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Directed by Marti Maraden
Starring Jordana Cox, Jennifer Roberts-Smith, Simon Rainville, and Kate Hurman

A girl finds comfort in a locked-away garden after she is taken in by her absentee uncle when her parents die of Cholera.



4 stars

December 30th, 2000

    This was a wonderful telling of the story of the Secret Garden.  It contained all of the emotion required, and had a wonderful cast.  I was amazed at how much they could project using just a few simple set pieces.  

  The actors were terrific, especially young Mary.  She starts off as the impudent child when she arrives at her uncle's mansion, and quickly transforms into a warm and friendly person as she is introduced to all the pleasures of having friends and tending warm things that are alive.  

  Mary is by far the best part of the production.  She successfully pulled off a temper tantrum (not easy at all), lots of excitement, paranoia, and dignity, for such a young girl.  She showed lots of energy and so much talent that it was a joy to watch her.  And she was in just about every single scene!

  Martha was good too, once I got used to her.  I had trouble with her Cockney accent at first, but she was very lovable.  Her brother, Dickon, was so gentle and kind that he was also a joy to watch.  The other child, Colin, was less impressive, but his was probably the hardest job, since he had to show contempt and transform himself from inside a bed and a wheelchair.  

  The adults were no less worthy of praise.  Mrs. Medlock was an utter joy to watch.  Every time I saw her, I had to both cower and laugh at the same time.  She projected the air of the person in control at all times, and she did it perfectly.  Her performance was so perfect that I was disappointed when her time on stage was reduced during the second act.  The rest of the adults were well represented, but had much less time on stage.  Mary's uncle was very good at being distant, and the scene where he tries to talk to Mary, but is too shy that he doesn't know how to even stand, was wonderful.  The gardener was another joy to watch.  He was protective of his flowers, but by the time he discovers that Colin can walk, he shows such joy and astonishment.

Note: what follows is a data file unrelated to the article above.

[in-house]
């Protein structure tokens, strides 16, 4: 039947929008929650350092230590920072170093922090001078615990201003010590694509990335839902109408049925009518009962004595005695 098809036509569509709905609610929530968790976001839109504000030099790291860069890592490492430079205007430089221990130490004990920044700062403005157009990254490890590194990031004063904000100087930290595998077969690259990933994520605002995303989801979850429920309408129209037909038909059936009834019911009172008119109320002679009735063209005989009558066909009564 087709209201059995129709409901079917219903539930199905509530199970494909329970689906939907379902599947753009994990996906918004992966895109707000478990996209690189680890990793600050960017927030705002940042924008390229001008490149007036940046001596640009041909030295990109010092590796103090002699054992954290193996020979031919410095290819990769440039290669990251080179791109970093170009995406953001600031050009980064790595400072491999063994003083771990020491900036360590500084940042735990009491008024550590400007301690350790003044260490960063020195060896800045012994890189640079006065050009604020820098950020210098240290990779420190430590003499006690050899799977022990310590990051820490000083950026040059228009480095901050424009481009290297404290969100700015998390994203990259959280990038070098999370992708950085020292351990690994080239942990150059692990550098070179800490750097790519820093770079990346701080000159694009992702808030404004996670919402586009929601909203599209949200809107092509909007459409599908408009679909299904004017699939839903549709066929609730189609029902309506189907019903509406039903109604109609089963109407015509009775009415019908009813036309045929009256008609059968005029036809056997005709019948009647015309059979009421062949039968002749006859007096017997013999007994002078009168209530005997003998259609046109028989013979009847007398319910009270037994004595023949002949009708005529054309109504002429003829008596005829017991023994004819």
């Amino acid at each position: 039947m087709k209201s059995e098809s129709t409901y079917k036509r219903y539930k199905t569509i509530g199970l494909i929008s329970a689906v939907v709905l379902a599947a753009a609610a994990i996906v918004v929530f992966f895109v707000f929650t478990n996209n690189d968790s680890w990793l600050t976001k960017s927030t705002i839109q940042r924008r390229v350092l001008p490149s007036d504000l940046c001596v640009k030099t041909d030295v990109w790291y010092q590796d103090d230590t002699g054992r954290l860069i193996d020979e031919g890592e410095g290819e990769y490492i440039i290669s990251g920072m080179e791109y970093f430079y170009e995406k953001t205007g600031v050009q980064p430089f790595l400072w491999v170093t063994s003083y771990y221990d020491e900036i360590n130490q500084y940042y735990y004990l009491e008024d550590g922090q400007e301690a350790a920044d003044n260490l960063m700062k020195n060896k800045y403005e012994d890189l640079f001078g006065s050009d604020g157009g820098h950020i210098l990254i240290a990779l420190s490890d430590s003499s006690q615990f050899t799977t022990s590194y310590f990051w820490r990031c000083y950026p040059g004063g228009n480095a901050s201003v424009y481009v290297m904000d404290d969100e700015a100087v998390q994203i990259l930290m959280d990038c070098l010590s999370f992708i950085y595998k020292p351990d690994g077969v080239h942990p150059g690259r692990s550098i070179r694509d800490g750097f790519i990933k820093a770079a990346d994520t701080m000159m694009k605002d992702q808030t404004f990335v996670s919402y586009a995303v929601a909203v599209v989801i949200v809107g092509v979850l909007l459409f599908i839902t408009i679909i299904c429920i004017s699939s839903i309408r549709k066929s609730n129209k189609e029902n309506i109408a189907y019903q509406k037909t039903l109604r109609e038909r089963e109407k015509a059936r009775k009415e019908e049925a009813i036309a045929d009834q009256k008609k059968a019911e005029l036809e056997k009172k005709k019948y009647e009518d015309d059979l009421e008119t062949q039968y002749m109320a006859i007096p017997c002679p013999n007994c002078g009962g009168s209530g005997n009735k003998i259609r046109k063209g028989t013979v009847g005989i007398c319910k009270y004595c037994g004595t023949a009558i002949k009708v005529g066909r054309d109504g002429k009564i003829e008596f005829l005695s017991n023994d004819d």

The sets were simple, but very effective.  Mary's bedroom had just enough to show that she would be very lonely.  Colin's bedroom was similarly simple.  The garden consisted of a backdrop of leaves, with a small trellis that was wheeled in so Mary, Dickon and Colin could sit somewhere.  They were very well done.  But the set-stealer has to be the one that was on stage for less than five minutes at the very end.  It was designed to elicit as many good emotions as possible with a single jolt.  The leafy backdrop was removed, and suddenly we saw the garden at the angle the actors normally saw it.  Three trellis-like sets complemented a colourful backdrop and a gazebo with a giant oak tree stretching up to the ceiling.  All of it was in bloom, with extra flowers so that the stage looked like it really was a garden.  To complement it, flower petals drifted down from above them to land on the floor.  

  All in all, it was an excellent performance.  There is no way that it could evoke the scenery that was displayed in the movie, but it did an admirable job, and actually fleshed out some of the sequences and characters in unique ways.    Truly, I enjoyed it almost as much as the movie.  And there is something about a live performance that brings out some wonderful feelings.


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